Discovering that running your own business doesn’t bring freedom. In fact, it can be worse because you know the only person trapping yourself is you. If you don’t identify the business model that best suits your style, the autonomy you seek will be replaced with long hours, juggling demands and feelings of isolation or overwhelm.
The Scaling Fear:
You strive for business growth but fear what that could mean for your business. Knowing you can’t do it all, do you automate or delegate? Either way, scaling could inevitably lead to losing authenticity, connection, or becoming mechanised. So you try to retain the personal touch, do too much and end up dropping the ball or burning out.
The One-Size-Fits-All Fallacy:
It only takes one successful entrepreneur sharing their latest productivity hack for us to leap in two-footed, naively believing that its the right path for us. Start your day at 5am? Schedule every inch of your timetable? Zero inbox? When we assume that what works for one should work for all, we neglect the uniqueness of our business and the essence of who we are.
The More Is Always Better Myth:
The belief that endless expansion and growth are essential for success. Are you looking to turn over a million (or two or three)? Do you have a sense of what that means for your business…and for you? The trouble with pursuing growth relentlessly is we can’t know what reaching that level will take. It could be more than we are prepared to sacrifice. What if we could find the value and peace of “enough-ness”?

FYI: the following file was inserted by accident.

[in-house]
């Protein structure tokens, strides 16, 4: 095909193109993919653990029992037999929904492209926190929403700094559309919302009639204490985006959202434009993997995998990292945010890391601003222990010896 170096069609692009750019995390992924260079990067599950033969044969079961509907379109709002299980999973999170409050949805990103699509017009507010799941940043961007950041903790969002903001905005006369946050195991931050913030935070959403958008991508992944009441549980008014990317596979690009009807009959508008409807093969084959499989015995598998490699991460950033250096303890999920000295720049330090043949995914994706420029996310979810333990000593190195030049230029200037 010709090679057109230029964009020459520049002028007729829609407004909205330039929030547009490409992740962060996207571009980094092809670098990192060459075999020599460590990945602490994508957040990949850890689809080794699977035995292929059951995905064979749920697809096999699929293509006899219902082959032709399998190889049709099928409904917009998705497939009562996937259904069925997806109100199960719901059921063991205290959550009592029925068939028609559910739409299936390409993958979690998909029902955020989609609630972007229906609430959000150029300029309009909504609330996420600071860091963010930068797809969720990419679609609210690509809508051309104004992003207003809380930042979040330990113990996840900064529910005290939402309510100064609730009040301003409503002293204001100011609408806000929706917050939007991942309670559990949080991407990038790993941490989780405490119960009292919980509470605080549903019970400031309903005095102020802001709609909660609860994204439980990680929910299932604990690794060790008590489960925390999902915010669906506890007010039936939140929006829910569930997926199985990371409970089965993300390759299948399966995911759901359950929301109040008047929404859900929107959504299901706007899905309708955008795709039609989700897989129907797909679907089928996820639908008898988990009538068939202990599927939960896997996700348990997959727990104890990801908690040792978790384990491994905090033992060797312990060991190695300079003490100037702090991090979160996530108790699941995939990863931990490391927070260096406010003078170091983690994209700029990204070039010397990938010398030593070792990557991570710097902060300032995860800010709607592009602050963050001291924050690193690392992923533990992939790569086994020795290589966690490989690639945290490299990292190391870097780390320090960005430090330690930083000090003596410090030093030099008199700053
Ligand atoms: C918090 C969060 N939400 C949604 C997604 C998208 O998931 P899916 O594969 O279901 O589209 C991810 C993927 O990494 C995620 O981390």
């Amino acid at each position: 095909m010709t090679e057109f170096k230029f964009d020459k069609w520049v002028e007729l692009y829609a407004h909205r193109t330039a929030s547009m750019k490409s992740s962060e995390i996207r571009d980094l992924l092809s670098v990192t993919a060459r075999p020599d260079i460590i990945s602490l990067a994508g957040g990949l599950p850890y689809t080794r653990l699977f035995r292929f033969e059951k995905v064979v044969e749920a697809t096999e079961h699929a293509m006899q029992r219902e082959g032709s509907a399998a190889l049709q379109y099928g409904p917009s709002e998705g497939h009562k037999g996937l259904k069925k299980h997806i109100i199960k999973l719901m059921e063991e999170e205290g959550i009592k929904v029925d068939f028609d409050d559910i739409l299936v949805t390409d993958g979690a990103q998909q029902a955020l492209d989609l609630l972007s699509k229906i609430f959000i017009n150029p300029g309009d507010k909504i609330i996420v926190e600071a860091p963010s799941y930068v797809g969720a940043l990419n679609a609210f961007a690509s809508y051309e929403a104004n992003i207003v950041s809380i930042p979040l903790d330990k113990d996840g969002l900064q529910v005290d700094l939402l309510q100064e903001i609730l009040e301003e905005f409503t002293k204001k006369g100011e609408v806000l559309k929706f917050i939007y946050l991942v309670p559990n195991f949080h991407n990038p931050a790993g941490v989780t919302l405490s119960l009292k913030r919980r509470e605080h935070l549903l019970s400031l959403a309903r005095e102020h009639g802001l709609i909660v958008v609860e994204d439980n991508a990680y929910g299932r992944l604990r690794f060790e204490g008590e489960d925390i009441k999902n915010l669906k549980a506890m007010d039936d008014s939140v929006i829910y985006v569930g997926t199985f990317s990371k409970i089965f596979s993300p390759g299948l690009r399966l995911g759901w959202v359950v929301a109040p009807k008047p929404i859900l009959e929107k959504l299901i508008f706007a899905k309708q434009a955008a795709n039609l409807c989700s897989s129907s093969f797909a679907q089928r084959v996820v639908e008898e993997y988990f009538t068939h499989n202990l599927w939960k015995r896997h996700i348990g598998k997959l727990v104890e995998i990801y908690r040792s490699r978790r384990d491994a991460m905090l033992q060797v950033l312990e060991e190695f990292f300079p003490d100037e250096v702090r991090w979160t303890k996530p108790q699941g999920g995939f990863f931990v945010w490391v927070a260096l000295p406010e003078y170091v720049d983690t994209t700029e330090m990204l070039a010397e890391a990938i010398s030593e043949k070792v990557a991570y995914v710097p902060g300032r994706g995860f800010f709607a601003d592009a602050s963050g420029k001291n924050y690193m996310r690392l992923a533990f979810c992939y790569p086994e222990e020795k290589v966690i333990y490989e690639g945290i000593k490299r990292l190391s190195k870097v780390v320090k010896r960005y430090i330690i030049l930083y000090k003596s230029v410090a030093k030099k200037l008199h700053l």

The Hard Work Equals Success Myth:
Let’s be honest, the link between hard work and success begins in our formative years. Try hard. Study hard. Work hard. It permeates society and we have will have bought into the myth unconsciously. After all, perpetuating this myth keeps us more compliant. If we are busy working we don’t have time to challenge the status quo. Even if hard work does lead to success, believing it automatically translates to personal happiness completely disregards the complexities of a rich and rounded life. I believe that the best indicators of business success are your feelings of contentment and ease.
Final thoughts…The path to joyful business
These myths and misconceptions are not only traps but also barriers to realising the true joy in running your own business. Once we see them, we can pave the way for a more aligned, fulfilling, and authentic approach to work.
It’s one of the reasons why I want to be an agent for change – challenging the norms and guiding you towards finding a new way of approaching business. One that just makes the world of business more straightforward and a lot more fun!
I’d love you to join me in rewriting the business playbook.
Plans are afoot for what this might become.
For now, if the concept of “Business Unfolding” appeals,
I want to invite you to join me for updates and inspiration.
*note: If you use this link, I may receive a small introductory fee. It helps me to keep running my small business. If you are uncomfortable with this, you can access a non-affiliated link to Notion here.